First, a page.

Journal Article

Vaginal Microflora in Postmenopausal Women Who Have Not Received Estrogen Replacement Therapy

Sharon L. Hillier and R. Jane Lau

in Clinical Infectious Diseases

Published on behalf of Infectious Diseases Society of America

Volume 25, issue Supplement_2, pages S123-S126
Published in print September 1997 | ISSN: 1058-4838
Published online September 1997 | e-ISSN: 1537-6591 | DOI: https://dx.doi.org/10.1086/516221
Vaginal Microflora in Postmenopausal Women Who Have Not Received Estrogen Replacement Therapy

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We studied the vaginal microflora of 73 postmenopausal women who had never received estrogen replacement therapy. The median age of these women was 67 years, and none of them had bacterial vaginosis. Lactobacilli were detected in 36 (49%) of these women at a mean concentration of 105.7 cfu/g of vaginal fluid. H2O2-producing lactobacilli were recovered from 38% of the women. Some of the other organisms that were recovered, including Gardnerella vaginalis (27% of the women), Ureaplasma urealyticum (13%), Candida albicans (1%), and Prevotella bivia (33%), were less frequently isolated from postmenopausal women than from women of reproductive age, while coliforms (41%) were recovered at higher frequencies. Lactobacilli, yeasts, and bacterial vaginosis-associated bacteria are less commonly part of the vaginal microflora in postmenopausal women than in women of reproductive age, which may explain the decrease in the incidence of bacterial vaginosis and yeast vaginitis among these women.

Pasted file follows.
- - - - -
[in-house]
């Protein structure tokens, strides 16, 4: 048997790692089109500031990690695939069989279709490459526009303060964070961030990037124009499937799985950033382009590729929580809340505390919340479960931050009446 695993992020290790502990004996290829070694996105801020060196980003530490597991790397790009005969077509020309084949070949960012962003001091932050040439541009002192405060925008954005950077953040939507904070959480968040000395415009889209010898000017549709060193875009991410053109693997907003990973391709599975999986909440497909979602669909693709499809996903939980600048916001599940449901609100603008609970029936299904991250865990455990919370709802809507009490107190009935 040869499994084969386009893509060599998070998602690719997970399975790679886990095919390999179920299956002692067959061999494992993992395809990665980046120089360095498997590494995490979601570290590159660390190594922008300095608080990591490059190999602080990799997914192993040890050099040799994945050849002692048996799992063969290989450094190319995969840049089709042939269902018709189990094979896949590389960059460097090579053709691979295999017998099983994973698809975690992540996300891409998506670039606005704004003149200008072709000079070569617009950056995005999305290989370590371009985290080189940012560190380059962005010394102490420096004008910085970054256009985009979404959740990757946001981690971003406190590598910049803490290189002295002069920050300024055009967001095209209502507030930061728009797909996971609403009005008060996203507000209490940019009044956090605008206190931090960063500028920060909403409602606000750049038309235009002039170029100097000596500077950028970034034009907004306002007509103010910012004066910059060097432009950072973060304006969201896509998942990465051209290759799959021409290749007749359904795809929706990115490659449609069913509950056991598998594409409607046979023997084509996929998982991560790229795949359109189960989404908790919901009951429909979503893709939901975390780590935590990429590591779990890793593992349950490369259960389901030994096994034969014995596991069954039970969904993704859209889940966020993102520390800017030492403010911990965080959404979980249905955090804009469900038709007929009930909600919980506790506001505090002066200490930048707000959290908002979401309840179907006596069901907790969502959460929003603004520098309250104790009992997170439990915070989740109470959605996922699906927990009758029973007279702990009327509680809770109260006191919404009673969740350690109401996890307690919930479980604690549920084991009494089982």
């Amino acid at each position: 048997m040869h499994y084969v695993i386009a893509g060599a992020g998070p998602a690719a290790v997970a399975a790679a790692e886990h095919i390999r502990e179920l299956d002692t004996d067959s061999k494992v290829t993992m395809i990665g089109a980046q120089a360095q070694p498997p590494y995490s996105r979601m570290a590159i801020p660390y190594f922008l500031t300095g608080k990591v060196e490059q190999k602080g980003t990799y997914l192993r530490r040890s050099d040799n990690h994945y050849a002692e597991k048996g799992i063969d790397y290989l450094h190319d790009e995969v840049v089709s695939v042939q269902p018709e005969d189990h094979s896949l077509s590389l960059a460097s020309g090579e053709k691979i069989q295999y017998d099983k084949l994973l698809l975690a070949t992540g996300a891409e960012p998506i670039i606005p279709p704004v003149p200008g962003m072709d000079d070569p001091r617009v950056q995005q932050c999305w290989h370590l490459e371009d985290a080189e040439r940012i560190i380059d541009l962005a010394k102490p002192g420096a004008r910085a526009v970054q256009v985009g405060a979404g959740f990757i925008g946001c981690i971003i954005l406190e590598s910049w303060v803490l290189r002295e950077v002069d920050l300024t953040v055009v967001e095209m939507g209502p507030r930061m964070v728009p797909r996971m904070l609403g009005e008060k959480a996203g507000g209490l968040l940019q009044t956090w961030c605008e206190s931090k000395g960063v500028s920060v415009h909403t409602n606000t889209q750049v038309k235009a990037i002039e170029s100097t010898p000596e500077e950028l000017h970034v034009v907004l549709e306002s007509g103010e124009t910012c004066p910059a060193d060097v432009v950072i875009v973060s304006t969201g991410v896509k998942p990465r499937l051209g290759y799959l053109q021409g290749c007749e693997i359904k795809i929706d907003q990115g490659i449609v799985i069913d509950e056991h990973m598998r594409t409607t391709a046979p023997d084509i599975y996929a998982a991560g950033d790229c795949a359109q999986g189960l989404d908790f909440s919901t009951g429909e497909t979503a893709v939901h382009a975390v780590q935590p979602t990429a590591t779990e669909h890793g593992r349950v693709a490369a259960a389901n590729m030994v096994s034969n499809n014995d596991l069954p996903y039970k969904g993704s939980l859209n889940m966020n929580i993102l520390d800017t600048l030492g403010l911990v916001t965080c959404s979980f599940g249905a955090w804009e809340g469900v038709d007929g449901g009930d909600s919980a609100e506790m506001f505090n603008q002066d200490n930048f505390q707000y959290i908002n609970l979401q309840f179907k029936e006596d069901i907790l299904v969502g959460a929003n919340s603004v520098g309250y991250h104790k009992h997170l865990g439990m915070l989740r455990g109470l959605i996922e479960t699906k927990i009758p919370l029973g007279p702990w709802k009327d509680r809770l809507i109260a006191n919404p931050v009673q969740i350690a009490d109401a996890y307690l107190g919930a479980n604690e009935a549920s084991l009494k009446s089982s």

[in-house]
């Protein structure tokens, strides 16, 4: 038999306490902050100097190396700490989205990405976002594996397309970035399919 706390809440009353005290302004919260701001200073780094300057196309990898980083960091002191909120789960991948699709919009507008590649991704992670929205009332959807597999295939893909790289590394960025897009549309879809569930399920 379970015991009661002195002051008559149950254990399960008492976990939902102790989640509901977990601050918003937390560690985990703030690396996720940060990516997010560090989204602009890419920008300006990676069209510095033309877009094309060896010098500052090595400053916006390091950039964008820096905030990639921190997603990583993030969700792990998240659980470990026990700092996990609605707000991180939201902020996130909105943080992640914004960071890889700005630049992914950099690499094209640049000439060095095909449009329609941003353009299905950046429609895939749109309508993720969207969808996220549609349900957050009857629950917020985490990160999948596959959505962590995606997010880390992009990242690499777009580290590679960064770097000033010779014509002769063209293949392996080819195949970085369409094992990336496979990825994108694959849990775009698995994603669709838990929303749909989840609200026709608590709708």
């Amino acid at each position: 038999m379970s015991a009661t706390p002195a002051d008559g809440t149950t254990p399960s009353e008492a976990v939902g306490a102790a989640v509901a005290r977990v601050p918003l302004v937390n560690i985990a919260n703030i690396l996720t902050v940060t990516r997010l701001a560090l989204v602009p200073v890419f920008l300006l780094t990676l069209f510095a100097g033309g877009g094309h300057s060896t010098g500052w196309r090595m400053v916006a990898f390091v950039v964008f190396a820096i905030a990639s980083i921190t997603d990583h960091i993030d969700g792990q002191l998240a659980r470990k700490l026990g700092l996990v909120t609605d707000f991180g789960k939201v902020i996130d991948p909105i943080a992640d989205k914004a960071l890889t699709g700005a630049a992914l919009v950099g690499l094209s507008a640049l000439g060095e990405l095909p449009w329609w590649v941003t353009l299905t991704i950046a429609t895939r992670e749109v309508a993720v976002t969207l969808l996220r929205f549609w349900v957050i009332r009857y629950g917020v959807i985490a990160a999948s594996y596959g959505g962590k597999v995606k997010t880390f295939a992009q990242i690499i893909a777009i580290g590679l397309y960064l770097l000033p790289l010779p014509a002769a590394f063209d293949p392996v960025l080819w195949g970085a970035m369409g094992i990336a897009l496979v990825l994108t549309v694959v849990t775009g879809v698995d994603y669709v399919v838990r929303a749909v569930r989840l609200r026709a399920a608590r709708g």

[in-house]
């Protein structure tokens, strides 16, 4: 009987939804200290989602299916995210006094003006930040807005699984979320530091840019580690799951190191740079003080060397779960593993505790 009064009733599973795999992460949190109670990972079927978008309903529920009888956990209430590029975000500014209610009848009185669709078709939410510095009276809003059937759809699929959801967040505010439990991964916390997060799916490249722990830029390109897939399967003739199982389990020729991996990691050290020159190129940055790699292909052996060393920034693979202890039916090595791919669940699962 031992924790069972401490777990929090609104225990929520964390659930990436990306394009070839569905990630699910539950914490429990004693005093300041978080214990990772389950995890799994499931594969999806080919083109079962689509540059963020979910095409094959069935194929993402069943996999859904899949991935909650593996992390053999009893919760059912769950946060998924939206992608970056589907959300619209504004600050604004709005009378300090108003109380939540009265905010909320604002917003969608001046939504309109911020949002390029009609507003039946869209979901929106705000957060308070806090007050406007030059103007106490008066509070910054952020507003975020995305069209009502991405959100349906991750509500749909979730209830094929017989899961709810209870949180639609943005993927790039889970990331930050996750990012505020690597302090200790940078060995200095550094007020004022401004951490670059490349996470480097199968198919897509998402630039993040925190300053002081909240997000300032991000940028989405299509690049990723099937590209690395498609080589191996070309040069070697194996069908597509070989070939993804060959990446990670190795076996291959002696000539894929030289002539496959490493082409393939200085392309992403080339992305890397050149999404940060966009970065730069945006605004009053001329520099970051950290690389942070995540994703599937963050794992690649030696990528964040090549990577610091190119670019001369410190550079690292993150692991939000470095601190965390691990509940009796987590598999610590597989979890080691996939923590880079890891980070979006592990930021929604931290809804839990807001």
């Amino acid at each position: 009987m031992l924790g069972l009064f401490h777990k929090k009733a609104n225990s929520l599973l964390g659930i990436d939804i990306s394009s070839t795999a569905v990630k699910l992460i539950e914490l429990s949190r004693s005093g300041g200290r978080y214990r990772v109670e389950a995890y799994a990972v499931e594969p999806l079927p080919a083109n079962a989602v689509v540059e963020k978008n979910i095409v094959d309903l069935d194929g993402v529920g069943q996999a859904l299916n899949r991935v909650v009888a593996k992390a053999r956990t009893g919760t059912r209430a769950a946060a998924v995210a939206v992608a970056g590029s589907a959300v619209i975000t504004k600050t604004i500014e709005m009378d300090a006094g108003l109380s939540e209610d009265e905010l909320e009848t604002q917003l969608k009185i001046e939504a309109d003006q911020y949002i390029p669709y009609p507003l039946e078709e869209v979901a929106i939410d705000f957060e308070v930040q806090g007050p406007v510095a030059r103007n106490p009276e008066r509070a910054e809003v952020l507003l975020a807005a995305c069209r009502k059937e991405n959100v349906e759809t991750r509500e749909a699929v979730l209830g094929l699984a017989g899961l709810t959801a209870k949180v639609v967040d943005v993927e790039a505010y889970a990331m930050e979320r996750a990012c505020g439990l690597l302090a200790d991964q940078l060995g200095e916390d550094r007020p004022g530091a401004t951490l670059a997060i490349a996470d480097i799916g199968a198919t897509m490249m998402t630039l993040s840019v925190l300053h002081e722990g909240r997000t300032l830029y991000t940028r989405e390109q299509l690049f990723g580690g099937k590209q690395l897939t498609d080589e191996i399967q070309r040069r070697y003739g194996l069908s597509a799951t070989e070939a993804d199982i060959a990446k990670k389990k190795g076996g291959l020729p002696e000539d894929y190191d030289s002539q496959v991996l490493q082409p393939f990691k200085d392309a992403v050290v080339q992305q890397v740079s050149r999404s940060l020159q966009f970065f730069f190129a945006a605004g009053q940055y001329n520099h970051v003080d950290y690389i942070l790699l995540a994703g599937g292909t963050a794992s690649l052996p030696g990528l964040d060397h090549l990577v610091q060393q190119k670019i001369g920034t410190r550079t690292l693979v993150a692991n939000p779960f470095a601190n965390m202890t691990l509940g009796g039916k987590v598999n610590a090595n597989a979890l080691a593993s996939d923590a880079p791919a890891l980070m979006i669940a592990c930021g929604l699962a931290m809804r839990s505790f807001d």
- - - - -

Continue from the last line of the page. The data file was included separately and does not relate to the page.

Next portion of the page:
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Subjects: Infectious Diseases ; Immunology ; Public Health and Epidemiology ; Microbiology

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